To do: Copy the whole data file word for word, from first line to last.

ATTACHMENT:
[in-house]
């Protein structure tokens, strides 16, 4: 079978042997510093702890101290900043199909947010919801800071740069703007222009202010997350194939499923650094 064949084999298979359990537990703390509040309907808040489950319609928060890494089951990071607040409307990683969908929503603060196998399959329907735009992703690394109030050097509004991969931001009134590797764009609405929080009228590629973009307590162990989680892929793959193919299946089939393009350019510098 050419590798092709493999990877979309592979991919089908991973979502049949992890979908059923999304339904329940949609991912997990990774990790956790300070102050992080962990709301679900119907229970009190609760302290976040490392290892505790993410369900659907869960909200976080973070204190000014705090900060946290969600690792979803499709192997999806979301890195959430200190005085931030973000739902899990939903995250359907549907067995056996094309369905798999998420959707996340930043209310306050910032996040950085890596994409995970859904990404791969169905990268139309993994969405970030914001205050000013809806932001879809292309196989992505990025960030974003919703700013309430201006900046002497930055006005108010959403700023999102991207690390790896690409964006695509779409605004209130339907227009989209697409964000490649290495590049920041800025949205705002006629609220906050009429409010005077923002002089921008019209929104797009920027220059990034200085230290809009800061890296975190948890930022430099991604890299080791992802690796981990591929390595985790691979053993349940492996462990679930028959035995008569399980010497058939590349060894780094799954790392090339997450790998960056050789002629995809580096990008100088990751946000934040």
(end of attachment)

[in-house]
């Protein structure tokens, strides 16, 4: 079978042997510093702890101290900043199909947010919801800071740069703007222009202010997350194939499923650094 064949084999298979359990537990703390509040309907808040489950319609928060890494089951990071607040409307990683969908929503603060196998399959329907735009992703690394109030050097509004991969931001009134590797764009609405929080009228590629973009307590162990989680892929793959193919299946089939393009350019510098 050419590798092709493999990877979309592979991919089908991973979502049949992890979908059923999304339904329940949609991912997990990774990790956790300070102050992080962990709301679900119907229970009190609760302290976040490392290892505790993410369900659907869960909200976080973070204190000014705090900060946290969600690792979803499709192997999806979301890195959430200190005085931030973000739902899990939903995250359907549907067995056996094309369905798999998420959707996340930043209310306050910032996040950085890596994409995970859904990404791969169905990268139309993994969405970030914001205050000013809806932001879809292309196989992505990025960030974003919703700013309430201006900046002497930055006005108010959403700023999102991207690390790896690409964006695509779409605004209130339907227009989209697409964000490649290495590049920041800025949205705002006629609220906050009429409010005077923002002089921008019209929104797009920027220059990034200085230290809009800061890296975190948890930022430099991604890299080791992802690796981990591929390595985790691979053993349940492996462990679930028959035995008569399980010497058939590349060894780094799954790392090339997450790998960056050789002629995809580096990008100088990751946000934040």